2,352
    143
    Apr 21, 2010
    Melbourne
    I could've sworn it was a 2.2TB limit. Perhaps that's only the boot drive...
     
  11. raulpica

    raulpica With your drill, thrust to the sky!

    Supervisor
    11,036
    7,349
    Oct 23, 2007
    Italy
    PowerLevel: 9001
    Yep, it's definitely a GPT partition. Oh well, it seems we're a bit behind here.

    Then IT IS detected, that much wasn't clear (at least for me) :P There's still hope then.

    Anyway, need-a-pic of the HD in Disk Management, a Partition manager and whatever. Also do a SMART test on it and see what it reports.

    Whoops, Indeed, here's where I pulled that "4" figure out:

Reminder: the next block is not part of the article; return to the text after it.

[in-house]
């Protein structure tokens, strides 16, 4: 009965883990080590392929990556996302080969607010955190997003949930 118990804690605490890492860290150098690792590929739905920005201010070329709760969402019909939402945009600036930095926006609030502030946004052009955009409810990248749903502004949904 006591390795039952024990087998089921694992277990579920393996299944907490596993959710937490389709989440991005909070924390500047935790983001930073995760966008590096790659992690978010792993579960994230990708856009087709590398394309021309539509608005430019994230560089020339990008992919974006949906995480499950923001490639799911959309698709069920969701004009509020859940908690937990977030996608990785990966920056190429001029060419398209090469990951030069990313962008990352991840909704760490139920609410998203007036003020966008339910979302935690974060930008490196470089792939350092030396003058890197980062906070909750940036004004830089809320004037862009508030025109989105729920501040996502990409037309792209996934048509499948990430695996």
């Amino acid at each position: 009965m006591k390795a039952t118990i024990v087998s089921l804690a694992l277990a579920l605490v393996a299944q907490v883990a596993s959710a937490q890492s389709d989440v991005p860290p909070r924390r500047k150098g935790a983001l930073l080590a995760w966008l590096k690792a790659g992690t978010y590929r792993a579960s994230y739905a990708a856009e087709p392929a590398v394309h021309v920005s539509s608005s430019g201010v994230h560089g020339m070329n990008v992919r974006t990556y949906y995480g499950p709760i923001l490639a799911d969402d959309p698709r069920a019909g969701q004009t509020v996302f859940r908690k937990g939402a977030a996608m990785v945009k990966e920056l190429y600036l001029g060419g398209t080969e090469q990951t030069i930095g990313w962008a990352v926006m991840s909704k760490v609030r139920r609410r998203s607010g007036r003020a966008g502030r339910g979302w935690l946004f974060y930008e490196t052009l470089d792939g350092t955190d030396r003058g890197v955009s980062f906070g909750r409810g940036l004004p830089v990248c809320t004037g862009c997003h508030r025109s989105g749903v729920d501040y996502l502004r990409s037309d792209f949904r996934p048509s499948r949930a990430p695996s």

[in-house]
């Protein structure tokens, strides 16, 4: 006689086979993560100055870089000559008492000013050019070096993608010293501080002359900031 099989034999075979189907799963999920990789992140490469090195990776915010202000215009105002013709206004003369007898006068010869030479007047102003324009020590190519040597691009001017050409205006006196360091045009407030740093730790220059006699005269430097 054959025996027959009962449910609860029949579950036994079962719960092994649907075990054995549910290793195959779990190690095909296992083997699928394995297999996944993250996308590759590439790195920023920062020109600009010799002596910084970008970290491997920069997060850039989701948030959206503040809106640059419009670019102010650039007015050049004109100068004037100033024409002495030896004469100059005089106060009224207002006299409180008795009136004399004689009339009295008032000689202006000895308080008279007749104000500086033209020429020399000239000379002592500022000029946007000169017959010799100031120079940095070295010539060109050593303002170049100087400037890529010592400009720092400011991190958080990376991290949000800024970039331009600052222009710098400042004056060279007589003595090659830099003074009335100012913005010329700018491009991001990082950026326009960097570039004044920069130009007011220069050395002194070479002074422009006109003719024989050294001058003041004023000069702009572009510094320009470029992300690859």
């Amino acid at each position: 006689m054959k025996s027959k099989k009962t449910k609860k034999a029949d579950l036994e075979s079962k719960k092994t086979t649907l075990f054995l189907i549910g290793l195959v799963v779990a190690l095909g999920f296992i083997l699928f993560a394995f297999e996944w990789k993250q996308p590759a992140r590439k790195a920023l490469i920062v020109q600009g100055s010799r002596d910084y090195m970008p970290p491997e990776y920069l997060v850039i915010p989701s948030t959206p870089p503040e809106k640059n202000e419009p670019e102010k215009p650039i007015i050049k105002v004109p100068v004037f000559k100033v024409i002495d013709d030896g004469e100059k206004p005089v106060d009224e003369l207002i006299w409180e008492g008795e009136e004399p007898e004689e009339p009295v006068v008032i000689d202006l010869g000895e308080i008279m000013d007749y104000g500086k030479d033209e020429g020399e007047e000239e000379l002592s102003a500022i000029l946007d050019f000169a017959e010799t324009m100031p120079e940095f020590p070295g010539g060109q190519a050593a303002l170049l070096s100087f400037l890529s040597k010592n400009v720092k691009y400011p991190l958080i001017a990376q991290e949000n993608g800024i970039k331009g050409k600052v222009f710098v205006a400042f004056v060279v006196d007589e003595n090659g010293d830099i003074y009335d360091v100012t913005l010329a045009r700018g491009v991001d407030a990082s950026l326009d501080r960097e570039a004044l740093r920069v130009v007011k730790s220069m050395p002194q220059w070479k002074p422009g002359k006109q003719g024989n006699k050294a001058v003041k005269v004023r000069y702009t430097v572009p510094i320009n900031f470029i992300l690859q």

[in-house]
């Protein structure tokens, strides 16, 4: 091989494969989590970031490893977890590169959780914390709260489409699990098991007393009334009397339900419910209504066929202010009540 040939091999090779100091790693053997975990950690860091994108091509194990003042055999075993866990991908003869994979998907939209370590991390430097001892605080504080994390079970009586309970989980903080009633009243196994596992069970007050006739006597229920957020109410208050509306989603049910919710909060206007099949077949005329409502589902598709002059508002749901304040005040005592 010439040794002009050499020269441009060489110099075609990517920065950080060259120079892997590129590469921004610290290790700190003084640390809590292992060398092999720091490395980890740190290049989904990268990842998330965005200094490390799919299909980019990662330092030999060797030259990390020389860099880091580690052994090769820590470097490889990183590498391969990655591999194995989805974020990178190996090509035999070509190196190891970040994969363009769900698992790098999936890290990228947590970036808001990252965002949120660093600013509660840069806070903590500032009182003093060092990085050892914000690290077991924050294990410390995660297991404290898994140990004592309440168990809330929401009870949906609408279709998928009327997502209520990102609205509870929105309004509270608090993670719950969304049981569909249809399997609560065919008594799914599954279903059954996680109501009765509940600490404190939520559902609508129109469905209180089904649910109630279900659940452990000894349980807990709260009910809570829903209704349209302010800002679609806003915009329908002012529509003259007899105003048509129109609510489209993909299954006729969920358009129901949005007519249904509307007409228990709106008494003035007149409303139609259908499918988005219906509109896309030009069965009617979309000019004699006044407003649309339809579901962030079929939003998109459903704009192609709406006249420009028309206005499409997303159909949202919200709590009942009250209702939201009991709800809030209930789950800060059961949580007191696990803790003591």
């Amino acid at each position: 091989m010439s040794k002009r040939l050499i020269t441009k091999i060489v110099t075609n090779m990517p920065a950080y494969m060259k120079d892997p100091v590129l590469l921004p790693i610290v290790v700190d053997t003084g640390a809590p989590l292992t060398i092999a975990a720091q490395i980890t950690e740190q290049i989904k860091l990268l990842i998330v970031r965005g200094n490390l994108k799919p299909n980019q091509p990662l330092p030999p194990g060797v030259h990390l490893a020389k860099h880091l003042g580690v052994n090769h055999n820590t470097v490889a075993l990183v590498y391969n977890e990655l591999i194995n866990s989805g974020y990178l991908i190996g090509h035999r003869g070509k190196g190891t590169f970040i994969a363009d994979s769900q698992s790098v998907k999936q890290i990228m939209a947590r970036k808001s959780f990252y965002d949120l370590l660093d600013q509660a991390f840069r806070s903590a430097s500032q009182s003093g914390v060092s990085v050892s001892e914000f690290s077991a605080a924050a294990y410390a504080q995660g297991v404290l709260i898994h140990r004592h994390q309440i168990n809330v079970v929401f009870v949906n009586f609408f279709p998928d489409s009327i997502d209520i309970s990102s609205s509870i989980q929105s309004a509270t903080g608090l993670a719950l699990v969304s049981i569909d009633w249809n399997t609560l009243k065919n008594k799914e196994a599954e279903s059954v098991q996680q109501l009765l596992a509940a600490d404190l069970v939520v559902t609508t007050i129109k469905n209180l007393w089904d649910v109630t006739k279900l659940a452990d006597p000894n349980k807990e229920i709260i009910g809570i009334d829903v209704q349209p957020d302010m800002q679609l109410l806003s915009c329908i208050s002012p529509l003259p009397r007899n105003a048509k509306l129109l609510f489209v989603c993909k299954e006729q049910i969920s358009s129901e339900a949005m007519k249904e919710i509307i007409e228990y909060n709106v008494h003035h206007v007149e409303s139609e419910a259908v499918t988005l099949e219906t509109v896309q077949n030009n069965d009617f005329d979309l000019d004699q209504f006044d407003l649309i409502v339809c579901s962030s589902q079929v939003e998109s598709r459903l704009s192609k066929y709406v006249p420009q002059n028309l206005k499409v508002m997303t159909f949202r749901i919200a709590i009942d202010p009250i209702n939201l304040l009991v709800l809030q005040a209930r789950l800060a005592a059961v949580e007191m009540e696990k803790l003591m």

I did remember some 4 with big numbers somewhere :P
     
  12. Sterling
    OP

    Sterling GBAtemp's Silver Hero

    Member
    4,023
    646
    Jan 22, 2009
    United States
    Texas
    Alright, so I got back in and attempted to open up disk management. Looks like the Bench distro of Windows 7 is borked, which may have had a hand in the decimation. After switching computers, I was able to view the disk in DM. Windows sees it as unallocated space and want to initialize it. Fuck. So, I download a Windows Install disc to see if any of the repair tools can unbork it. No dice. Not even using some solutions presented by Microsoft engineers help.

    Finally, I decide it will be easiest to just reinstall Windows. One problem... the machine has no visible product key. Fuck me. Dell tattoos its Windows 8 product keys into their BIOS/UEFI. The biggest issue here is that this machine is barely three days off the shelf. Now I'm left with no way to recover the machine since everything borked for no fucking reason.